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NEW YORK TIMES BESTSELLER • With unparalleled reporting, a Pulitzer Prize–winning New York Times reporter continues to break news about the most important political story of our lives as he chronicles the clash between a president and the officials of his own government who tried to stop him. In the early days of the Trump presidency, the people who work in the institutions that make America America saw Trump up close in the Oval Office and became convinced that they had to stand up to an unbound president. These officials faced a situation without parallel in American history: What do you do, and who do you call, if you are the only one standing between the president, his extraordinary powers, and the abyss? Michael S. Schmidt’s Donald Trump v. The United States tells the dramatic, high-stakes story of those who felt compelled to confront and try to contain the most powerful man in the world as he shredded norms and sought to expand his power. Schmidt has broken many of the major stories of the Trump era, from the news of Hillary Clinton’s use of a personal email account to the report on former FBI director James Comey’s contemporaneous memos of conversations with Trump that led directly to the appointment of special counsel Robert S. Mueller III. Now he takes us inside the defining events of the presidency, chronicles them up close, and records the clash between an increasingly emboldened president and those around him, who find themselves trying to thwart the president they had pledged to serve, unsure whether he is acting in the interest of the country, his ego, his family business, or Russia. Through their eyes and ears, we observe an epic struggle. Drawing on secret FBI and White House documents and confidential sources inside federal law enforcement and the West Wing, Donald Trump v. The United States is vital journalism, recording the shocking reality of a presidency like no other, a riveting contemporary history, and a lasting account of just how fragile and vulnerable the institutions of American democracy really are.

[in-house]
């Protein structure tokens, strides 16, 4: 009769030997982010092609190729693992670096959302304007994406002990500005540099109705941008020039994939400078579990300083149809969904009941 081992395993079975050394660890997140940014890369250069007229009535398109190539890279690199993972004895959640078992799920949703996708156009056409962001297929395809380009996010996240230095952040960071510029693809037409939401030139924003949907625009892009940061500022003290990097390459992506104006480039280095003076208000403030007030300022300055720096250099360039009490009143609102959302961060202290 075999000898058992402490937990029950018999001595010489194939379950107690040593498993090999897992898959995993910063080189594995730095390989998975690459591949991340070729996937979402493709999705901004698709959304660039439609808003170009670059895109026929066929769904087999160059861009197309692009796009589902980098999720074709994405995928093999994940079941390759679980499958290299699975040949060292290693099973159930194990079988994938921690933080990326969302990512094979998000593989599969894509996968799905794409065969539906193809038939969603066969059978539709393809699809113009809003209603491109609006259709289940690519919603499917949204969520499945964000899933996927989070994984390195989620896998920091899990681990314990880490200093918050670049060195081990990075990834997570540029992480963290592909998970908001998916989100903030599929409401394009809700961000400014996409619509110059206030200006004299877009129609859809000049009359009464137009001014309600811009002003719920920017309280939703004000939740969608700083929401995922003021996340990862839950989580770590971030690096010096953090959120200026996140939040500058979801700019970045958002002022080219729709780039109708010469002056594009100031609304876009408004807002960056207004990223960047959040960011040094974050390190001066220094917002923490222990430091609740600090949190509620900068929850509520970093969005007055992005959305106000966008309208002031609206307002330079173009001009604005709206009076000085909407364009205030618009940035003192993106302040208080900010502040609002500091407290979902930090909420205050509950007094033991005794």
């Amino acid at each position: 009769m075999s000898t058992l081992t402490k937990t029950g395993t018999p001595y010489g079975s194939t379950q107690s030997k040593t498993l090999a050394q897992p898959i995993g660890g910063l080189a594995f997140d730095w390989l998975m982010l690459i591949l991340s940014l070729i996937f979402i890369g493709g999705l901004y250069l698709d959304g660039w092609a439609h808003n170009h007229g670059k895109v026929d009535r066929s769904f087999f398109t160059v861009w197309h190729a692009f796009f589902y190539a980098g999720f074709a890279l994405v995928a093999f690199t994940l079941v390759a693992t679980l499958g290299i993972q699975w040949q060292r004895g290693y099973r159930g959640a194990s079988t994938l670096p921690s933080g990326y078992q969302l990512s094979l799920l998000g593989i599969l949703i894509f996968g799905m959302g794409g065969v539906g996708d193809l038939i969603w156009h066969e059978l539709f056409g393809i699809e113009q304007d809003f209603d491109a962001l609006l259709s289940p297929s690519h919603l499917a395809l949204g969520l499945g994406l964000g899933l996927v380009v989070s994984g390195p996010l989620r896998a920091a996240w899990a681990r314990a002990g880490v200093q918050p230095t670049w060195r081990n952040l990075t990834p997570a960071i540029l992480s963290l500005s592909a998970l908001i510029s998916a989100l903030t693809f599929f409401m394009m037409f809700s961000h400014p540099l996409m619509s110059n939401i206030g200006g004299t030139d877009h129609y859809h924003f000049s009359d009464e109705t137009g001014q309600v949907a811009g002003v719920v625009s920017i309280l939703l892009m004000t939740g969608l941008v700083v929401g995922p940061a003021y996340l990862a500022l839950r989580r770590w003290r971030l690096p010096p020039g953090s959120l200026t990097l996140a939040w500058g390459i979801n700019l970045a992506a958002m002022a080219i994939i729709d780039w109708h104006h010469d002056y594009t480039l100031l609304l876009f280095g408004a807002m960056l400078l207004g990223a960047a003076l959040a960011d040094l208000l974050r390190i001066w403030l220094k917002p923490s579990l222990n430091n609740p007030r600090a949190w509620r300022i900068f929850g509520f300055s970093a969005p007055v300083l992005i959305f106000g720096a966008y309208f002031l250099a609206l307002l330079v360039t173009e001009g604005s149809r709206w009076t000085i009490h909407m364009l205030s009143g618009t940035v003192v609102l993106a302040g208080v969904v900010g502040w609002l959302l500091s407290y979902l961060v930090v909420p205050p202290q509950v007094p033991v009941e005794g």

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Genre : Political Science